What is anxiety?
Anxiety and nervousness are a normal, sometimes even healthy, part of life. You might feel anxious before giving a speech, confronting a problem at work, or making a major decision. But for people who live with anxiety disorders, those anxious feelings can interfere with and impede their daily routines. They experience anxiety that is constant, fearing and worrying about things that most people wouldn’t think about twice.
Every aspect of their lives is affected. People suffering from anxiety often experience insomnia, loss of appetite, irritability, and difficulty concentrating. Some people endure panic attacks, periods of sudden and intense fear that are characterized by an accelerated heartbeat, trembling, shortness of breath, and feeling out of control. Anxiety can also lead to a number of other mental health issues, including depression, ADHD, eating disorders, and obsessive-compulsive disorder.
Types of anxiety disorders
There are a number of anxiety-related disorders. People with generalized anxiety disorder feel excessively anxious about a number of things, including work, social interactions, and other daily routines.
- Social anxiety disorder leads to a fear of social interactions and feeling embarrassed or inadequate about the way you are perceived by others.
- Separation anxiety causes people to excessively fear losing someone they love.
- Specific phobias are also a form of anxiety – while many people have a fear of spiders, heights, or public speaking, phobia-related anxiety disorders can turn a healthy sense of caution into a paralyzing nightmare.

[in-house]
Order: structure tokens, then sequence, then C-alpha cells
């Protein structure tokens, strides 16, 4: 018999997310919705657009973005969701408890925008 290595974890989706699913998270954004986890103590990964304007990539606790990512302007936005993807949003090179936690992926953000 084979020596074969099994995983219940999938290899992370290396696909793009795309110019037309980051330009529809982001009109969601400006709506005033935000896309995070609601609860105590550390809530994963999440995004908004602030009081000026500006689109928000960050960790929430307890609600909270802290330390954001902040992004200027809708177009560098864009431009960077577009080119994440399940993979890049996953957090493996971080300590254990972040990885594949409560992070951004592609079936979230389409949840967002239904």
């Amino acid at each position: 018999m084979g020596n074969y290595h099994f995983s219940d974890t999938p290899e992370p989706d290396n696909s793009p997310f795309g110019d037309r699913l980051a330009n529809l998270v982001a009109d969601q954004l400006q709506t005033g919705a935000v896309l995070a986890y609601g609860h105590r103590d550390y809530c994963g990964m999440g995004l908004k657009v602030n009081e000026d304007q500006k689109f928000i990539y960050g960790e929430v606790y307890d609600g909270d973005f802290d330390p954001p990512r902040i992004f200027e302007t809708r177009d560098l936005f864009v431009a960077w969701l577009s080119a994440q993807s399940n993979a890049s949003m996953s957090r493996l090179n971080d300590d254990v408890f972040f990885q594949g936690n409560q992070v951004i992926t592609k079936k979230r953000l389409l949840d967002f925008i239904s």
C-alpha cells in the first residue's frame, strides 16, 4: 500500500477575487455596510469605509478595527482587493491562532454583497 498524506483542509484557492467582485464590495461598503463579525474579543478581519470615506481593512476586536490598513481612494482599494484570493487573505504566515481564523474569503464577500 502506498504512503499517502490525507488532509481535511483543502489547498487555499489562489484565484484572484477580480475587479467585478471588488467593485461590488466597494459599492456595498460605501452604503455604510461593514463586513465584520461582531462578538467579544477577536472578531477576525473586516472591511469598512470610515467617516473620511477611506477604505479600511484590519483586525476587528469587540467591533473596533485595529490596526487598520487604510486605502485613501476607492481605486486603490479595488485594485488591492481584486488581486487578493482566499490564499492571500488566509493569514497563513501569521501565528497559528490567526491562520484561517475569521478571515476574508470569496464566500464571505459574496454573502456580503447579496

More than 40 million adults in the US live with anxiety-related disorders – making the drugs that treat these disorders a huge market for pharmaceutical companies. Anti-depressants like Zoloft and Prozac are often prescribed, along with tranquilizers like Valium and Xanax. However, these treatments come with their fair share of risk. Some patients don’t respond favorably to the drugs, and the tranquilizers especially carry high potential for addiction and abuse. That’s why researchers started looking into how cannabis can be used to treat these all-too-common disorders.
Medical cannabis for anxiety
While both CBD and THC based treatments have proven therapeutic for people suffering from anxiety, most physicians lean towards recommending using high-CBD, low-THC products to their anxiety patients. Studies have shown that CBD can decrease anxiety by boosting serotonin levels. in the brain, working in a similar way to most common anti-depressants. Animal studies have shown that CBD may even help regenerate neurons in the region of the brain that controls memory and cognitive function.
The relaxing properties of high-THC products can also help reduce symptoms, but the psychoactive effects of THC can actually increase anxiety in some patients.
As with any cannabis-based treatment, every patient’s response will be different. It takes time and practice to find the right products to treat your condition, but with careful guidance and physician supervision, many anxiety patients will find that cannabis can be an incredibly helpful alternative to pharmaceuticals.